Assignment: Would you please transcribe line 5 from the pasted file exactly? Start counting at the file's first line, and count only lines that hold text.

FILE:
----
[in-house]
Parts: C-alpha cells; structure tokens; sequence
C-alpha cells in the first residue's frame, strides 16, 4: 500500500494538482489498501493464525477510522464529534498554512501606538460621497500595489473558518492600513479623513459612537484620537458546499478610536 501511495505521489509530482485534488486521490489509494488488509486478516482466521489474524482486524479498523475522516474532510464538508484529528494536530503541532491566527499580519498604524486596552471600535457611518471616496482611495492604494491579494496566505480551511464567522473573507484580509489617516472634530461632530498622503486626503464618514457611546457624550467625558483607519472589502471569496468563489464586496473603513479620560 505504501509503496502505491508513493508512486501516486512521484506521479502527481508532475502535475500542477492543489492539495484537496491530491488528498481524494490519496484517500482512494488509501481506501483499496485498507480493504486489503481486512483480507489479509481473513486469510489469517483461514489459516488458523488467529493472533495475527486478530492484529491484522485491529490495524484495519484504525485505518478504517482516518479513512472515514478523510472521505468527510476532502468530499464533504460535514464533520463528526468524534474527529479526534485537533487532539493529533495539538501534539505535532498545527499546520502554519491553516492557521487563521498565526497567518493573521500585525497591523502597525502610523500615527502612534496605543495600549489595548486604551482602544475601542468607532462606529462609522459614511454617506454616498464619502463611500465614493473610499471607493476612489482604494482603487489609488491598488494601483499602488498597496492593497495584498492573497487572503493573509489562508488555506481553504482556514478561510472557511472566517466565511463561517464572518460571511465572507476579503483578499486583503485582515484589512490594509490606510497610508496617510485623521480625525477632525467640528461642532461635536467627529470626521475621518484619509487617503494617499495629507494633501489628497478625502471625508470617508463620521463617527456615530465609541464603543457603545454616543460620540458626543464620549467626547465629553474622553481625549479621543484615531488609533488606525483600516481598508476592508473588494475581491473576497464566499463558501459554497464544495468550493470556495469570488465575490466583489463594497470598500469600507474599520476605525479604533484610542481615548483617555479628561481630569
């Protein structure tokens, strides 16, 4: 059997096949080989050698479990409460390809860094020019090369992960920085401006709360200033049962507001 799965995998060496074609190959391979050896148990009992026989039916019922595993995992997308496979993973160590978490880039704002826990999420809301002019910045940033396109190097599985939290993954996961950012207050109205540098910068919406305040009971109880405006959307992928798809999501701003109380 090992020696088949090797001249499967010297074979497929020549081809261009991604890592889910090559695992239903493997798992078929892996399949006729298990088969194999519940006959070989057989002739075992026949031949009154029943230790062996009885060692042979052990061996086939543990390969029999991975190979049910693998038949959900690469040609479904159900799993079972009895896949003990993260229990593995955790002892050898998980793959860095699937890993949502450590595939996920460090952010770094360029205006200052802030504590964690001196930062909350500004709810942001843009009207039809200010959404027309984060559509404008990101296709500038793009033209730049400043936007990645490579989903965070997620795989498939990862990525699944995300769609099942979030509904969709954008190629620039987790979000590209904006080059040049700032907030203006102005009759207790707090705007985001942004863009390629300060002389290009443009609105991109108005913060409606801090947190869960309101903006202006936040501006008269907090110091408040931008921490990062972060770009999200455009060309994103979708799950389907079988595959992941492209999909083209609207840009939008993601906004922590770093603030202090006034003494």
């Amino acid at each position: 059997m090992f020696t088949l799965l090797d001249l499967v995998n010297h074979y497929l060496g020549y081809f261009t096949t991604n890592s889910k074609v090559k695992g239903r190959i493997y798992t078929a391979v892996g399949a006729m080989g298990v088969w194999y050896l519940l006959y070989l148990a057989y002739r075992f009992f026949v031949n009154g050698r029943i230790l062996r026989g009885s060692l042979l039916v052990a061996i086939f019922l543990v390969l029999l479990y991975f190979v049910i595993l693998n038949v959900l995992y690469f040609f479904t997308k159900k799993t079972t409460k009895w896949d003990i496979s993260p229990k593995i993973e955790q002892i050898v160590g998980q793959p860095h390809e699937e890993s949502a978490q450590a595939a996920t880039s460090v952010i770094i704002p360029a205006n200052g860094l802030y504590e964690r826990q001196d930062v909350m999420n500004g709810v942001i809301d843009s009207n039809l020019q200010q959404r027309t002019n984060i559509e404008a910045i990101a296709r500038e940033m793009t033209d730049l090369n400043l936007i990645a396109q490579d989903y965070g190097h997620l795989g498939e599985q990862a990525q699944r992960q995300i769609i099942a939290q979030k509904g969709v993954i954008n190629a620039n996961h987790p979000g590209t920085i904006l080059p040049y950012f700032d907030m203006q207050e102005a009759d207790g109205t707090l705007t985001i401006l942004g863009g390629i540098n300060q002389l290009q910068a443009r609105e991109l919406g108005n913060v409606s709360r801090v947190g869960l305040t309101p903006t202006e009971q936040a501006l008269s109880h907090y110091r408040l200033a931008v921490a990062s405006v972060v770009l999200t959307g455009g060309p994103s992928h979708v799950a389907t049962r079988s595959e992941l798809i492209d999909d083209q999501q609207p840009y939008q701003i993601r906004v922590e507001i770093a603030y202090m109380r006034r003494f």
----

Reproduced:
């Amino acid at each position: 059997m090992f020696t088949l799965l090797d001249l499967v995998n010297h074979y497929l060496g020549y081809f261009t096949t991604n890592s889910k074609v090559k695992g239903r190959i493997y798992t078929a391979v892996g399949a006729m080989g298990v088969w194999y050896l519940l006959y070989l148990a057989y002739r075992f009992f026949v031949n009154g050698r029943i230790l062996r026989g009885s060692l042979l039916v052990a061996i086939f019922l543990v390969l029999l479990y991975f190979v049910i595993l693998n038949v959900l995992y690469f040609f479904t997308k159900k799993t079972t409460k009895w896949d003990i496979s993260p229990k593995i993973e955790q002892i050898v160590g998980q793959p860095h390809e699937e890993s949502a978490q450590a595939a996920t880039s460090v952010i770094i704002p360029a205006n200052g860094l802030y504590e964690r826990q001196d930062v909350m999420n500004g709810v942001i809301d843009s009207n039809l020019q200010q959404r027309t002019n984060i559509e404008a910045i990101a296709r500038e940033m793009t033209d730049l090369n400043l936007i990645a396109q490579d989903y965070g190097h997620l795989g498939e599985q990862a990525q699944r992960q995300i769609i099942a939290q979030k509904g969709v993954i954008n190629a620039n996961h987790p979000g590209t920085i904006l080059p040049y950012f700032d907030m203006q207050e102005a009759d207790g109205t707090l705007t985001i401006l942004g863009g390629i540098n300060q002389l290009q910068a443009r609105e991109l919406g108005n913060v409606s709360r801090v947190g869960l305040t309101p903006t202006e009971q936040a501006l008269s109880h907090y110091r408040l200033a931008v921490a990062s405006v972060v770009l999200t959307g455009g060309p994103s992928h979708v799950a389907t049962r079988s595959e992941l798809i492209d999909d083209q999501q609207p840009y939008q701003i993601r906004v922590e507001i770093a603030y202090m109380r006034r003494f």